Zoom: Making your guests comfortable (the why-to guide for hosts)

I’ve hosted webinars via Zoom since 2017. Since mid-March, my partner and I use Zoom to

Cat on an orange pillow on a big green chair

Imagine your guests this relaxed…

host a daily neighborhood check-in with a dozen or more participants, ranging in age from the early 30’s to early 80’s. This is what we’ve learned.

Zoom, the videoconferencing platform, provides comprehensive, easy to read how-to documentation explaining “what buttons to push and what happens when you push them.”

This is a companion “why-to” guide, with tips on when to push those buttons. It’s intended for you if you are new to hosting Zoom meetings, especially if you expect four or more participants.

The visuals: Focus on faces, be mindful of smartphone participants, and sparing of screenshare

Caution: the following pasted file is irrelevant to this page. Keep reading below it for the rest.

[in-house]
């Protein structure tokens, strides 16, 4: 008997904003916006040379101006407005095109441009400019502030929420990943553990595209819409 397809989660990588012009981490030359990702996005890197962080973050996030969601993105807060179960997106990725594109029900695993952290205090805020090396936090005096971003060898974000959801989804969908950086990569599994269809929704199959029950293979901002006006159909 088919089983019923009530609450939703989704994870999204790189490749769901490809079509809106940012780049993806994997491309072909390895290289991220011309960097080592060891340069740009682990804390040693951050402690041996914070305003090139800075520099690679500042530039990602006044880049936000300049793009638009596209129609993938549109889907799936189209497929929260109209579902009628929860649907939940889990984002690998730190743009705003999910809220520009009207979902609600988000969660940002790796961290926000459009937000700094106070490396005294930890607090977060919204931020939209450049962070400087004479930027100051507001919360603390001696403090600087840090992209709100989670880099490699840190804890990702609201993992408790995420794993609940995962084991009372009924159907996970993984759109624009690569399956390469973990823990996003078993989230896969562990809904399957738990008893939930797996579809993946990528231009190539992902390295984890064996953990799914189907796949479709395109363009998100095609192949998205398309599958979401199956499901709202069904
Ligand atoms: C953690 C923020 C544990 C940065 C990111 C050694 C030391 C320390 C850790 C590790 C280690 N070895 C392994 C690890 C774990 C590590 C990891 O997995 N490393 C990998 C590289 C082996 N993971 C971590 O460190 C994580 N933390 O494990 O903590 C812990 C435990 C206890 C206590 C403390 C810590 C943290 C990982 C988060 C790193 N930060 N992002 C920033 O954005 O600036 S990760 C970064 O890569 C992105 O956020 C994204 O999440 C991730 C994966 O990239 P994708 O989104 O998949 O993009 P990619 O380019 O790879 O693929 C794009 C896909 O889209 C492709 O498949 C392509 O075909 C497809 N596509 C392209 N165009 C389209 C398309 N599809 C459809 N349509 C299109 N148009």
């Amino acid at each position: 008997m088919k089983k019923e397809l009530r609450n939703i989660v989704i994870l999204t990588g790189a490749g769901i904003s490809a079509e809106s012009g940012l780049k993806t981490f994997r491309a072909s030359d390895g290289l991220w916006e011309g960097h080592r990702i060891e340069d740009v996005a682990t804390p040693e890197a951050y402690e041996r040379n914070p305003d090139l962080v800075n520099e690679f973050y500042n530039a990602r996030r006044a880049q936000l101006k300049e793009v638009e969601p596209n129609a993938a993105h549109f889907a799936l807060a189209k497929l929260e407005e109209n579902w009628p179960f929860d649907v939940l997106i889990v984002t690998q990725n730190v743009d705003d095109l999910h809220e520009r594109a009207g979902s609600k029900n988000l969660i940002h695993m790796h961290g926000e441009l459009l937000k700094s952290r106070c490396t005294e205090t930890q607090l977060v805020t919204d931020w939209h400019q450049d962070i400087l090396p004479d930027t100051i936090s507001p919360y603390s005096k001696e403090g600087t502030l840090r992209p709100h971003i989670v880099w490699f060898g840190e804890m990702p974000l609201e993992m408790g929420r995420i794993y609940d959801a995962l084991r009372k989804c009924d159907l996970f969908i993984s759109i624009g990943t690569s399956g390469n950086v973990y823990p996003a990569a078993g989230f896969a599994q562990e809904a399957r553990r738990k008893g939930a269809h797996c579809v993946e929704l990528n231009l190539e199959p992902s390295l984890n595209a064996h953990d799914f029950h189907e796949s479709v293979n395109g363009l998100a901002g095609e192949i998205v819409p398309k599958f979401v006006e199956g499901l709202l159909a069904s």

Grid of four rows of faces, 3 faces per row

Physically distant, socially connect, all 12 strong.

Especially now, seeing everyone else adds a dimension of engagement and closeness.

When you screenshare a presentation, the space available on participants’ screens to show faces shrinks by 50% or more. So each face is smaller and fewer at a time will be visible.

Smartphones, in particular, make only four participants available per screen. One can scroll through all of them.

So, leave screenshare off until you need to refer to the material. Then turn it off again for discussions. Tell participants on smartphones and tablets know how to scroll through the grid of faces.

Advanced visual tips

Gallery View shows as many faces as possible – up to 49 on some monitors. Speaker View shows the current speaker in a large window occupying the bottom 3/4 of the screen, with a row of 4 or so faces across the top.